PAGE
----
So yes, we are planning to import beef from a country that still has the occasional case of mad cow. No, this is not any reason to get our collective knickers in a bunch. It’s a just cause for excitement for American farmers who have a new market for their goods (although the European Union seems to dread the fact that this might mean their shelves will soon be flooded with factory-farmed, hormone-laden meats). And for the Irish it could mean up to $30 million a year in new agricultural exports. It’s a stripping away of fear to restore profitability to cattle herders. And that, so long as it does not undo our reasonable cautions and monitoring, is to be embraced

via Real Time with Bill Maher / YouTube and The Late Late Show with James Corden / YouTube

A controversial editorial on America's obesity epidemic and healthcare by comedian Bill Maher on his HBO show "Real Time" inspired a thoughtful, and funny, response by James Cordon. It also made for a great debate about healthcare that Americans are avoiding.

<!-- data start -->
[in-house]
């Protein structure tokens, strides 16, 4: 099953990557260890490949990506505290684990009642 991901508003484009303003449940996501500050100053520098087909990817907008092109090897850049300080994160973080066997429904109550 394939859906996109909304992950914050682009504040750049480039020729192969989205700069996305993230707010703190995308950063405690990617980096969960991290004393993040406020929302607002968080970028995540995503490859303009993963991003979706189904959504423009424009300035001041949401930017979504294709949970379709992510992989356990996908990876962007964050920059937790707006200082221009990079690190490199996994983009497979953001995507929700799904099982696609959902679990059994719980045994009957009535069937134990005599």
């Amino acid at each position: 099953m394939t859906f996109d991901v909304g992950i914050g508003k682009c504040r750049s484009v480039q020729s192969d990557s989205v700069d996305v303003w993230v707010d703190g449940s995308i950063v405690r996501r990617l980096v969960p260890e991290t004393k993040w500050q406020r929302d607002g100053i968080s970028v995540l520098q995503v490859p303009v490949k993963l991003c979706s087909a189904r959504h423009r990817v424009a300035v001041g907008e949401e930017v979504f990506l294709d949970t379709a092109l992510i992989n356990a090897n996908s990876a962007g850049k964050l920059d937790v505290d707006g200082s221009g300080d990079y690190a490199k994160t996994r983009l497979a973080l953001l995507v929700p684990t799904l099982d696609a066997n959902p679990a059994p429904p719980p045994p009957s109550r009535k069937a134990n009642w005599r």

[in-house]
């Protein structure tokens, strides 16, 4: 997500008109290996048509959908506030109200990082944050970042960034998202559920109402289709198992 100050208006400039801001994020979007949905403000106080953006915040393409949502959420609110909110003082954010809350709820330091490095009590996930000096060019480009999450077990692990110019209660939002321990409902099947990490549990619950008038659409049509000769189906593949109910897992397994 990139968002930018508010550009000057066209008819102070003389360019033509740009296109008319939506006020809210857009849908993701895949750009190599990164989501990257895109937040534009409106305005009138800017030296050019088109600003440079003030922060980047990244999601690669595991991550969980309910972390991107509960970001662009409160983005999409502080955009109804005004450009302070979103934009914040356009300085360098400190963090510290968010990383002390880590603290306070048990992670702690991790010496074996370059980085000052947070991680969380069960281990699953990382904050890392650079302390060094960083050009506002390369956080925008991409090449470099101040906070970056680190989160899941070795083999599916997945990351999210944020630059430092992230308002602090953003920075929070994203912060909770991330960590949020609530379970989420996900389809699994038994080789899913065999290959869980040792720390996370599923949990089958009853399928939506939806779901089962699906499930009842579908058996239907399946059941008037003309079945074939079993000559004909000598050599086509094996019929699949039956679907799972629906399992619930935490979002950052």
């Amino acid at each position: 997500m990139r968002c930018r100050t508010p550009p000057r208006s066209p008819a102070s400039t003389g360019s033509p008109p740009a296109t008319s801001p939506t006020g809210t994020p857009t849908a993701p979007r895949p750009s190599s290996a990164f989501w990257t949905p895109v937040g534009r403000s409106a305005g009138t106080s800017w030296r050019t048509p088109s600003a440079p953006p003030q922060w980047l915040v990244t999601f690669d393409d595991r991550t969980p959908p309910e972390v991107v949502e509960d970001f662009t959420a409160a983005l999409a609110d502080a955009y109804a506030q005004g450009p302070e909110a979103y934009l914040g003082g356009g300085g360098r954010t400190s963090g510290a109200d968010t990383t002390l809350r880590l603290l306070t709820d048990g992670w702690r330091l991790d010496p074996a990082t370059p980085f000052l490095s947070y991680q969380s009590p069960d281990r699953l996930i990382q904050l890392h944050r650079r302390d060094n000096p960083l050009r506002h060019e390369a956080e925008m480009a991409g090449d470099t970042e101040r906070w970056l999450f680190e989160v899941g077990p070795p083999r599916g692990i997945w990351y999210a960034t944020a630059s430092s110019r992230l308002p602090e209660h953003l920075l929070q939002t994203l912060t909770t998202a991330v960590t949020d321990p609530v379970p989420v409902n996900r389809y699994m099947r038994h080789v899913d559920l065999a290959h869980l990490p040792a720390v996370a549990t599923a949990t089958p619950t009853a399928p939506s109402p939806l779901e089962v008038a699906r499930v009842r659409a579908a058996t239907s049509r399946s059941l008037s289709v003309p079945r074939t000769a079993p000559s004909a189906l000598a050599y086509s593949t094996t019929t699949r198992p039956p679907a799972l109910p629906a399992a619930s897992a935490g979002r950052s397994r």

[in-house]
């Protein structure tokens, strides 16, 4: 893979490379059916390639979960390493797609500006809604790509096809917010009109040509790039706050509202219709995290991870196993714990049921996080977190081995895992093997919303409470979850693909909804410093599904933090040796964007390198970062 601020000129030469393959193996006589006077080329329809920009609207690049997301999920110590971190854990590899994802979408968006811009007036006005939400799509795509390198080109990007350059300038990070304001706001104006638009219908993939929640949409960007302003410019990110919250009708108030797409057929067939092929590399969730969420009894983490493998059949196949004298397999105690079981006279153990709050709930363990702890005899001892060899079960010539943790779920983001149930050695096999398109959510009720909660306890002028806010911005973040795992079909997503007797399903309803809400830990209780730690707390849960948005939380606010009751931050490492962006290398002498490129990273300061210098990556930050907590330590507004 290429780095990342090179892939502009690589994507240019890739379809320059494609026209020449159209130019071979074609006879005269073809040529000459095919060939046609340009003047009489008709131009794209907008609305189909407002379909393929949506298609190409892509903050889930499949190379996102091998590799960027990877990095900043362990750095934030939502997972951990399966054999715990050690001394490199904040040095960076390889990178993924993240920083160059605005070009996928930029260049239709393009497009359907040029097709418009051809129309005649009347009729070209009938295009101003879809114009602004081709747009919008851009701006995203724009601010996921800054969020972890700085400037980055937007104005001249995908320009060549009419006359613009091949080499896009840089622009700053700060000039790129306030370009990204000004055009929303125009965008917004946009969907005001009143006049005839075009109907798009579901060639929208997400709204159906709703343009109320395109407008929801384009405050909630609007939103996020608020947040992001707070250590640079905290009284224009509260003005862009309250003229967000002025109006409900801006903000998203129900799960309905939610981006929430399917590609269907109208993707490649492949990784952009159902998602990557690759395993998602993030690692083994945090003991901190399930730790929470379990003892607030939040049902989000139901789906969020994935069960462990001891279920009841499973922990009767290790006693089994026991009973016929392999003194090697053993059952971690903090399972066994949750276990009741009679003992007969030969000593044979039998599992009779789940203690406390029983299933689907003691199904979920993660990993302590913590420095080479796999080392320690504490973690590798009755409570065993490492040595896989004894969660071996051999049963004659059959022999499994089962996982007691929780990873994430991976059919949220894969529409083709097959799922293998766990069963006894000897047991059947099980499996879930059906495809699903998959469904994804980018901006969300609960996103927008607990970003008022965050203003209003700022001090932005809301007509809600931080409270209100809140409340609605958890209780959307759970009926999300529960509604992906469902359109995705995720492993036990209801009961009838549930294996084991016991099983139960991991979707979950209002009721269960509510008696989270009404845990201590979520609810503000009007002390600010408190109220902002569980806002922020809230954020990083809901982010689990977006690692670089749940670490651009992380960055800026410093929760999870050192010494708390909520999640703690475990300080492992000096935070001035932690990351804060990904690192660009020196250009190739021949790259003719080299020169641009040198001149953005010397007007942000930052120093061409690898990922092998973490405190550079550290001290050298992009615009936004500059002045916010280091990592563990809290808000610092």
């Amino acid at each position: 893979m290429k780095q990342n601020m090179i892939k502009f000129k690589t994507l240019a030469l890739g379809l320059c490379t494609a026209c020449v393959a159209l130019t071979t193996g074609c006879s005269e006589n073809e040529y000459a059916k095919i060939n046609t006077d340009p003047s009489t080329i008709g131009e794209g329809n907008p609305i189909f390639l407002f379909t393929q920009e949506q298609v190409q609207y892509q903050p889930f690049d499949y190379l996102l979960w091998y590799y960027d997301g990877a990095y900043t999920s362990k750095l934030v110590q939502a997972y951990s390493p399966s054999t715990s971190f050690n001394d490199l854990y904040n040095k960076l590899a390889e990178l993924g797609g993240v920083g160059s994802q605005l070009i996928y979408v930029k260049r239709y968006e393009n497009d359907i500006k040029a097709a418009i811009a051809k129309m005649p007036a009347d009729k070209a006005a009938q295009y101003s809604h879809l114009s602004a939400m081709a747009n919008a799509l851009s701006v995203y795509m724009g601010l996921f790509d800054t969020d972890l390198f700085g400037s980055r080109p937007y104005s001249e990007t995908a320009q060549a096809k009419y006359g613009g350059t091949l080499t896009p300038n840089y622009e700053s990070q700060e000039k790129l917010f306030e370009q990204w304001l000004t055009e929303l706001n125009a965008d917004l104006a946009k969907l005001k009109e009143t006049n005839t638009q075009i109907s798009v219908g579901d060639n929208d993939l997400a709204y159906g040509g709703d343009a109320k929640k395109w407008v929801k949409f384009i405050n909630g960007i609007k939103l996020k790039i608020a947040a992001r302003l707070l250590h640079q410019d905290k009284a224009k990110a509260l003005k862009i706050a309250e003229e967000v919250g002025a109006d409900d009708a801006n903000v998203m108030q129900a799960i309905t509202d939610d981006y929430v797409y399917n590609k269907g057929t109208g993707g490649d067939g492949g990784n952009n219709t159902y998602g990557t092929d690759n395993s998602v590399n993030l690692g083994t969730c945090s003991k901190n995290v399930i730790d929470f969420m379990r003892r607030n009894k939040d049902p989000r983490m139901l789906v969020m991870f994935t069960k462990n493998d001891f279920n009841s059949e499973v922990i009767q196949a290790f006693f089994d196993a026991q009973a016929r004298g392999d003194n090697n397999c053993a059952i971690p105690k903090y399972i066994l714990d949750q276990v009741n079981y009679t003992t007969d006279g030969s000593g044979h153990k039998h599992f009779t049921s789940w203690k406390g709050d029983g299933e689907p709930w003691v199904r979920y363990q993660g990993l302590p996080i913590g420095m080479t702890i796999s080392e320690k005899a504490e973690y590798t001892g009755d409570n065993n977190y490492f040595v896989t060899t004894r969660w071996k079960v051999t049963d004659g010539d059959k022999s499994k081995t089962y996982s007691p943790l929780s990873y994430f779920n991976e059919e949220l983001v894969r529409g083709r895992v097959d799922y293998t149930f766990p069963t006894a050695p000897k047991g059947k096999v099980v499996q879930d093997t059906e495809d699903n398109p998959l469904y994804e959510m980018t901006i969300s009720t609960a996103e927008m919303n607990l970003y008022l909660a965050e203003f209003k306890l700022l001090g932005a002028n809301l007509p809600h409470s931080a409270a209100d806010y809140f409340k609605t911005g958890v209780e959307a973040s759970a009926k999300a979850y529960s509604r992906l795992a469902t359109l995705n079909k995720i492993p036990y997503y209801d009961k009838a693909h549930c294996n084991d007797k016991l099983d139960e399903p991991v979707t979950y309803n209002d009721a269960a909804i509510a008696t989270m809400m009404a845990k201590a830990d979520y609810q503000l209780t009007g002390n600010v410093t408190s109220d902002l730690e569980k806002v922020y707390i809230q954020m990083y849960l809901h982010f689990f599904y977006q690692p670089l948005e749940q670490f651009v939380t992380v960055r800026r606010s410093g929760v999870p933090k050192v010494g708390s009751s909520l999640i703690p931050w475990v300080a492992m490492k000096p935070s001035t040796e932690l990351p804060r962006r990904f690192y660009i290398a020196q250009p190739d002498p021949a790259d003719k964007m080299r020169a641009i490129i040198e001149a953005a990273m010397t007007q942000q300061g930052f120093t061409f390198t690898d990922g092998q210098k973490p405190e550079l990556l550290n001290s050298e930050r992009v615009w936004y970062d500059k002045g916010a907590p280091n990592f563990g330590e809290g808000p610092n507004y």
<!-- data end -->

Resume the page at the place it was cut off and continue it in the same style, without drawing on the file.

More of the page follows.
At the end of the September 6th episode of "Real Time, " Maher turned to the camera for his usual editorial and discussed how obesity is a huge part of the healthcare debate that no one is having.

"At Next Thursday's debate, one of the candidates has to say, 'The problem with our healthcare system is Americans eat shit and too much of it.' All the candidates will mention their health plans but no one will bring up the key factor: the citizens don't lift a finger to help," Maher said sternly.

Keep Reading Show less

There is no shortage of proposals from the, um, what's the word for it… huge, group of Democratic presidential candidates this year. But one may stand out from the pack as being not just bold but also necessary; during a CNN town hall about climate change Andrew Yang proposed a "green amendment" to the constitution.

Keep Reading Show less
Me Too Kit

The creator of the Me Too kit — an at home rape kit that has yet to hit the market — has come under fire as sexual assault advocates argue the kit is dangerous and misleading for women.